That evening, an invisible fairy requested the doll to give her some of its yam. Anansi imitated the child who is nodding her head and Mmoatia started eating the yam. Mmoatia was pleased for all the yam the doll gave. Mmoatia was very angry after eating all of the yams. She attacked the doll's head after Anansi was deaf. When she attacks the doll's head, Mmoatia is stuck on the doll. The doll rolled as Mmoatia was attempting to get out. Anansi came out of his hiding place and tied up the doll in which Mmoatia is stuck. Anansi delivered the gum doll to Nyame.

Nyame was pleased for capturing all the four individuals. He opened up his box and gave Anansi all of the stories.

Anansi the Spider

Anansi is the main protagonist of the book by Gerald McDermott and the film adaptation of the same name. This depiction has six spiders. Anansi had traveled far from his home, but was into trouble. He was first eaten by a fish. One son started drinking the river and the other shed the fish's skin. Anansi was rescued by the son who shed the skin.

More trouble came once Anansi was captured by a falcon. One of his sons threw a stone at the falcon, which freed him from danger.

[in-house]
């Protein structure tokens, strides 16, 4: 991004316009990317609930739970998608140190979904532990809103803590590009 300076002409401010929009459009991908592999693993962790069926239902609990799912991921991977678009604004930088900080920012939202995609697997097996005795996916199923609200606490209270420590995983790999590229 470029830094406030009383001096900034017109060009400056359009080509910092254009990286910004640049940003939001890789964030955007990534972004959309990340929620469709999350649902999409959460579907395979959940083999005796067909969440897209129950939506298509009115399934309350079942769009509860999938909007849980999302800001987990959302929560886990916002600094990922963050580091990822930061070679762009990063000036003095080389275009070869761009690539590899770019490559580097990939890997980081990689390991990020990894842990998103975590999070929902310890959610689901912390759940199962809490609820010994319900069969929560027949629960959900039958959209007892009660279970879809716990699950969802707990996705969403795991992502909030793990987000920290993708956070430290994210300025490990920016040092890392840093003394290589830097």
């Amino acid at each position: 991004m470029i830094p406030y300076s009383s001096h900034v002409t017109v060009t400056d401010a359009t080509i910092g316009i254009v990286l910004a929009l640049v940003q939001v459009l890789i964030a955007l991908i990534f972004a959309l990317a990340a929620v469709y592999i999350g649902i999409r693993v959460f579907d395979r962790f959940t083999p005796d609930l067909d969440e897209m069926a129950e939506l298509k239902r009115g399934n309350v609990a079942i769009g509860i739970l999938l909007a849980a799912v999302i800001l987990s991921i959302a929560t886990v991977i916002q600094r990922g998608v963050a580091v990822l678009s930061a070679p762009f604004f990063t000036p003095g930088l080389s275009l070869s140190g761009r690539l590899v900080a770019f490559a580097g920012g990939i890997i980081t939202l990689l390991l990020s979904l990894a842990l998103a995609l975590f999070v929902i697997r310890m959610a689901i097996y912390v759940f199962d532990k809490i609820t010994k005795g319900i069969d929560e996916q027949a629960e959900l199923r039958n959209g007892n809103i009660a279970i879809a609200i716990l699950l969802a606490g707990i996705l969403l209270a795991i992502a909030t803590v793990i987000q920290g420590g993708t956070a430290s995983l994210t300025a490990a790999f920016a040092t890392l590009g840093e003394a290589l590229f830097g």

That night, a great globe of light is seen in the forest. Anansi would claim it as a prize to one of his rescuers, but is not sure who would have it. Soon, he asks Nyame (the God of All Things) to give it to which son who saved him.

None of the sons could decide to have the prize. The God of All Things put it up in the sky for Anansi and his sons to see. Anansi and his sons saw the globe of light in the sky.

Adoptions

Anansi is shown in at least one Disney book, published by Little Golden Book. He appears in the book, "The Lion King: The Cave Monster". Simba and Nala thought there was a hostile monster, but it is actually Anansi.

External Links

  • Anansi on Villains Wiki (from Gargoyles, where he is a malicious trickster rather than his usual role as a trickster-hero)